Coral Bleaching: Why It Happens

Coral Bleaching: Why It Happens

People tend to think of bright, vivid colors when talking about the planet’s coral reefs, but currently, some of them might not be living up to expectations. Many coral reefs are experiencing a mass bleaching effect that not only reduces their color, but also leaves them a ghostly white. This is what you need to know about coral bleaching and why it happens in the wild.

What Is Coral Bleaching?

Believe it or not, corals don’t actually produce their colors themselves. In fact, an algae called zooxanthellae that lives within their transparent tissues generates each of their different hues. By feeding on the light in the environment and the nutrients the corals provide, these organisms take on various colors that pigment the corals’ external layers. Bleaching is the process of the zooxanthellae either dying off or being expunged from the coral on which they rely.

Factors That Cause Bleaching in the Wild

It’s also important to know why coral bleaching happens in the wild. Unfortunately, coral bleaching has become much more common in recent years—primarily due to climate change. Water temperature is the number one factor that determines the health and stability of zooxanthellae within corals. When the ocean becomes too warm or cool, this can drive the algae out of the coral’s tissues, along with the corals’ color. This can also occur as a result of low tides, water pollution, or even too much sunlight, for even the most colorful of corals such as the Rainbow Montipora.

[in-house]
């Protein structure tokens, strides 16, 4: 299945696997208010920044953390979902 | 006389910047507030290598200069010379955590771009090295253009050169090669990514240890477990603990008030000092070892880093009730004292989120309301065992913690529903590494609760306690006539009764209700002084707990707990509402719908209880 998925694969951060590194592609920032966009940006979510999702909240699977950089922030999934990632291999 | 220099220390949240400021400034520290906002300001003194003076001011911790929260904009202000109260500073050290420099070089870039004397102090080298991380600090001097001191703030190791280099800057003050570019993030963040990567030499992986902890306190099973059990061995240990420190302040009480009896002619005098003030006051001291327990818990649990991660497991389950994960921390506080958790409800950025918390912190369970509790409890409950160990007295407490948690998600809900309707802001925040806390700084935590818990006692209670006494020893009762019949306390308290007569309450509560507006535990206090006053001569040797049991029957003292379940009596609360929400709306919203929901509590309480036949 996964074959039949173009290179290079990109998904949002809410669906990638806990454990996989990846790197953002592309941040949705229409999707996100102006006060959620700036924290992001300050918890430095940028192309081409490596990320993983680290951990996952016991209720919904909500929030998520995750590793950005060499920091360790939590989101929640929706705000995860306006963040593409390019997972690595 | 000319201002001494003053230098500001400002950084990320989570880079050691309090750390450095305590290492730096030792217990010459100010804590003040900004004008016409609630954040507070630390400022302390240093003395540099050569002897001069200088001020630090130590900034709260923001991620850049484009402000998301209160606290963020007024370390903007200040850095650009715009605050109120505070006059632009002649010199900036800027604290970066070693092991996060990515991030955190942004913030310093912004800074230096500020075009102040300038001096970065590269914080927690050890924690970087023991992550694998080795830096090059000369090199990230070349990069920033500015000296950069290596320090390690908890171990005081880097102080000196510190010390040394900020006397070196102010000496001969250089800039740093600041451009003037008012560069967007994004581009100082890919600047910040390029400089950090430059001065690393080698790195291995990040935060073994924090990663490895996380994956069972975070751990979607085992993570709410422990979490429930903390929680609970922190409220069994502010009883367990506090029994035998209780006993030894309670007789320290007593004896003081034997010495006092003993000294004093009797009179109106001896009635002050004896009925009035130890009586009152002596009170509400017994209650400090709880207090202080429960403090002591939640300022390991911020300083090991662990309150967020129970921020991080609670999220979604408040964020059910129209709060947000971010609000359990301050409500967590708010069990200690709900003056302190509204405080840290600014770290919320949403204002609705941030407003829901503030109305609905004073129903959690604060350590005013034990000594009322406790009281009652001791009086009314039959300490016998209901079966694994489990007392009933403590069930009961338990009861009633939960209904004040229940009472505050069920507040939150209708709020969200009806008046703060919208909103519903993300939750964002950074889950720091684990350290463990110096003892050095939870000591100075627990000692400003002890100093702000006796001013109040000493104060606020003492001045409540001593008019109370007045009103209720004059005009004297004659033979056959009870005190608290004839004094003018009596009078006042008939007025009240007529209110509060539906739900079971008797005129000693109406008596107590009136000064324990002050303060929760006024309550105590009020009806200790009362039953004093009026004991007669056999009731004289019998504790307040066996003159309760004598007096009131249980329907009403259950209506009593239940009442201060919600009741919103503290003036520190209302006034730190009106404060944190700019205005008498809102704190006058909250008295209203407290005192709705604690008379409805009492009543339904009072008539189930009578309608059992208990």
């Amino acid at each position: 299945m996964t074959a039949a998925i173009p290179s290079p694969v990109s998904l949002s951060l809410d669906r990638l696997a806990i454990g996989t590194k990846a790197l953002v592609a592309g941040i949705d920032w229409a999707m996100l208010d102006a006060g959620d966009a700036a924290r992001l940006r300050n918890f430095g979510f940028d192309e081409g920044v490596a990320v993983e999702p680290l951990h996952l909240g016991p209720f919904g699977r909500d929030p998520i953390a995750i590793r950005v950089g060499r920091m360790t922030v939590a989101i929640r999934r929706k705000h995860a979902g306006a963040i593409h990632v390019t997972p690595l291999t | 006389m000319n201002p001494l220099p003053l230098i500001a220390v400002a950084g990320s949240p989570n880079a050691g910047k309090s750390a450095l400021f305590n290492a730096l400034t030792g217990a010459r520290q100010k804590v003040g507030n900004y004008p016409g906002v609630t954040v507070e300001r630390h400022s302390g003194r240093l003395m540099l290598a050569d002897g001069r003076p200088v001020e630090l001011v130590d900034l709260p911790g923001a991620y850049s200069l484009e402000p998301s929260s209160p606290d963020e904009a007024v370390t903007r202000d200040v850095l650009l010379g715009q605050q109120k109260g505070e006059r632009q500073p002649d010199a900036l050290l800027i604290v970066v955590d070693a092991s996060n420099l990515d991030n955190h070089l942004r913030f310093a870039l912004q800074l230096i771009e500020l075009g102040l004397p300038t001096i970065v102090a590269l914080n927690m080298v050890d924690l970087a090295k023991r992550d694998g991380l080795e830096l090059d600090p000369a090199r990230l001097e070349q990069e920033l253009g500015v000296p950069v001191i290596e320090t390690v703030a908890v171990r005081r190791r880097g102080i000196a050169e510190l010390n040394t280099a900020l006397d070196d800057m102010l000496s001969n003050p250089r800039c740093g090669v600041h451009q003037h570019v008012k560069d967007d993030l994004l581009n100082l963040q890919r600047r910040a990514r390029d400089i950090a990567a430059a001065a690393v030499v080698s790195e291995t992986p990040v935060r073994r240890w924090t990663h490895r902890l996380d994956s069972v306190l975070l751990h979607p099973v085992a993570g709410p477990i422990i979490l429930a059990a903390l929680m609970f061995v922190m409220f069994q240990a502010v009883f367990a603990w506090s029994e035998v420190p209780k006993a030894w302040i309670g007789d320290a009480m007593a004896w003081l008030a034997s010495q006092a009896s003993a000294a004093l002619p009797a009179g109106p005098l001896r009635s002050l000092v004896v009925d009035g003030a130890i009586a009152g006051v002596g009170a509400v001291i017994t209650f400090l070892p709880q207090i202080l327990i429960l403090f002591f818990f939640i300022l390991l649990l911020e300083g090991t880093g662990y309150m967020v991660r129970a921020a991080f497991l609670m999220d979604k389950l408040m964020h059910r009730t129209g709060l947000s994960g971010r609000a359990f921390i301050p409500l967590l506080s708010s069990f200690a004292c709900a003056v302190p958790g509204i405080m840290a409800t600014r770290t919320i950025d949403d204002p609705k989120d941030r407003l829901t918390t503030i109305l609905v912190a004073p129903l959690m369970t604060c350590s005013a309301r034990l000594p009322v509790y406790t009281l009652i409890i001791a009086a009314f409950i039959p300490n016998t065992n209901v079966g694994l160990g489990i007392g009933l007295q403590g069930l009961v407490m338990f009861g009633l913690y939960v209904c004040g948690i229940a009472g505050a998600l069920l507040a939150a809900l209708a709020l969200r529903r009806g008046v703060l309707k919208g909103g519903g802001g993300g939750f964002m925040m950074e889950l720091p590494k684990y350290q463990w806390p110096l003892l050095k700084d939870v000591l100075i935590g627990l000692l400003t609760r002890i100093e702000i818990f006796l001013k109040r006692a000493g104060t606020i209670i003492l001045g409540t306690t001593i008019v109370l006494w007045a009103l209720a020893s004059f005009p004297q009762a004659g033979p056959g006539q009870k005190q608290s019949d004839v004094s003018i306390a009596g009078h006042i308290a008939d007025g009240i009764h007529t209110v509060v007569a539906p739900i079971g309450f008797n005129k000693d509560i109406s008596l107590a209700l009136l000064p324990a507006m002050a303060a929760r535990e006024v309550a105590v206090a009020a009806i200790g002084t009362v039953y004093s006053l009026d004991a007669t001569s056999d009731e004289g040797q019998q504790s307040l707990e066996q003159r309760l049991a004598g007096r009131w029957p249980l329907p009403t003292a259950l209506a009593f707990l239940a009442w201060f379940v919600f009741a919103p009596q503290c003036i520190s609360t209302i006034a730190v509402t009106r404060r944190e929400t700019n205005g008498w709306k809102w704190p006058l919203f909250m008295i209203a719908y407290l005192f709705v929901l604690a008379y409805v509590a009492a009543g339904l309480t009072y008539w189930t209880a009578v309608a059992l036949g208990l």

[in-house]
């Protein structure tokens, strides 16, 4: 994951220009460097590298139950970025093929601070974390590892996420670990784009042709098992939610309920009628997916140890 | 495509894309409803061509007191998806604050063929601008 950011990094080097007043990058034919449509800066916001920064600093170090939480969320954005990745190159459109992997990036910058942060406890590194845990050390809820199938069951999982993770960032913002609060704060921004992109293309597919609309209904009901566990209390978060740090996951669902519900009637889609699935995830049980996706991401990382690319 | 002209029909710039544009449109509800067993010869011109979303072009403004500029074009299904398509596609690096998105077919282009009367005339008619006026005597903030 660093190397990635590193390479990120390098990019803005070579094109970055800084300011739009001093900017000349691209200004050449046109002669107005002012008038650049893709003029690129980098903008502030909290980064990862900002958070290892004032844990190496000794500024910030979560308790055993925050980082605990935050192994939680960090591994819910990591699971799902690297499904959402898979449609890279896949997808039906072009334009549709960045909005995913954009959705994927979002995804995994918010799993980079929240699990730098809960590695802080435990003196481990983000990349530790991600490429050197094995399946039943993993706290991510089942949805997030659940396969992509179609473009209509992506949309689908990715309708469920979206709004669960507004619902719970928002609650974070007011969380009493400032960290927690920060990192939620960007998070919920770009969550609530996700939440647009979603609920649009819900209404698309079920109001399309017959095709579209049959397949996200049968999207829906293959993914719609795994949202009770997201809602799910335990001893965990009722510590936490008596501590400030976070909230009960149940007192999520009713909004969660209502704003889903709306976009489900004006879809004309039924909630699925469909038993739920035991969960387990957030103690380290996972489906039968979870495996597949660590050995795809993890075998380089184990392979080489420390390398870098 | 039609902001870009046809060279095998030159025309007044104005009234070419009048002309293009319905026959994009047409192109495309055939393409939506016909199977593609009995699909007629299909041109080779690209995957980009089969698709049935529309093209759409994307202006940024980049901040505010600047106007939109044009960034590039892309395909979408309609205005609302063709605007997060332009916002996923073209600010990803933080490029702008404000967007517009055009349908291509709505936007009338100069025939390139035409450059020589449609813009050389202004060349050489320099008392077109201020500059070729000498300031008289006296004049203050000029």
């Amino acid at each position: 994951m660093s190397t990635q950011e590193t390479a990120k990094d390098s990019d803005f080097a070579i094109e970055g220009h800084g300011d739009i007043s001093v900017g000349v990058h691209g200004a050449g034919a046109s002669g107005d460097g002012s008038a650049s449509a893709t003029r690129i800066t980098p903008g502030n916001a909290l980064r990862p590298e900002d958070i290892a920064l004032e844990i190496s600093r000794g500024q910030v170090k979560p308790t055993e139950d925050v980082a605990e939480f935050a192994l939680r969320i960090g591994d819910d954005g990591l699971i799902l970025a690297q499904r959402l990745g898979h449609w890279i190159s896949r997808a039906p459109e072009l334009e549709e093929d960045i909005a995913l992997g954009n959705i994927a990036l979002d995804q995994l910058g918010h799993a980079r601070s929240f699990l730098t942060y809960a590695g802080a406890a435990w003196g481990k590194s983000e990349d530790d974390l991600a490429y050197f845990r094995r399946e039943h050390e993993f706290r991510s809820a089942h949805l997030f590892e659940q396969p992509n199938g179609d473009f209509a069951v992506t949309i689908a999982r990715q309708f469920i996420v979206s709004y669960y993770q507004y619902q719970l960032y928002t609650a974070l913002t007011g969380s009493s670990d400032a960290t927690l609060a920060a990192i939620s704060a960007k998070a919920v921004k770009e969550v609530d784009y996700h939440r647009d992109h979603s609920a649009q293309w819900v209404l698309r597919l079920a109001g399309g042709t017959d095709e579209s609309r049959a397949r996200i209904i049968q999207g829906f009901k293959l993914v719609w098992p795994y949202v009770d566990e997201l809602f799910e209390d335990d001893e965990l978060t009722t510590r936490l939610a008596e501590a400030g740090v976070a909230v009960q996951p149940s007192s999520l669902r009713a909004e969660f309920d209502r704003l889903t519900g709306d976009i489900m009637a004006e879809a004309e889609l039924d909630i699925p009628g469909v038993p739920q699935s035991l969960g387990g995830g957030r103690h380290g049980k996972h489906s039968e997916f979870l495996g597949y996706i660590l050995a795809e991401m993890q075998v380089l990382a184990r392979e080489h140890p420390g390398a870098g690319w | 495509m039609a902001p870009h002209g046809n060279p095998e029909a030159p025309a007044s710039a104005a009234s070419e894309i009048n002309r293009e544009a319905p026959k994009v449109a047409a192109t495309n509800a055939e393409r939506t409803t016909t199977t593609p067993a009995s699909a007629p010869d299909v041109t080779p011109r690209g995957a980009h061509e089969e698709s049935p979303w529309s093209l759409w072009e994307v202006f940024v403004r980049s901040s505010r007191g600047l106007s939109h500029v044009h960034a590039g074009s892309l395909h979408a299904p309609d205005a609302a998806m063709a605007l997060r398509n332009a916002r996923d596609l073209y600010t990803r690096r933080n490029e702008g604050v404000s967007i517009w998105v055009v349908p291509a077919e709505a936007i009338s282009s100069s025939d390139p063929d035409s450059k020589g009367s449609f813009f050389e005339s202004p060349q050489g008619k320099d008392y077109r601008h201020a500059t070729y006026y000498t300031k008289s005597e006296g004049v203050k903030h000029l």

How Corals Can Regain Their Color

On the plus side, it is possible for zooxanthellae to return to a piece of coral once it has been bleached. However, this needs to occur within a certain amount of time in order for the coral to survive, and it can only happen if the water conditions return to normal. Simply speaking, it requires us to pay extra attention to the state of our local oceans, diagnose the problem, and work to fix it before it’s too late. In some areas, this might mean limiting storm runoff, while in others, it might require reducing pollution as a whole. Either way, we must work together to save the beautiful reefs we’ve all come to love.

At World Wide Corals, we consider it our mission to supply hobbyists with corals for their tanks while protecting natural reefs from further harm. This is why we aquaculture a large majority of our corals, from Xenia to Rainbow Montipora for sale, through a careful aqua-culturing process. By acquiring most of our specimens this way, we’re sustaining a more diverse range of species while leaving wild corals untouched so that they can continue to reproduce.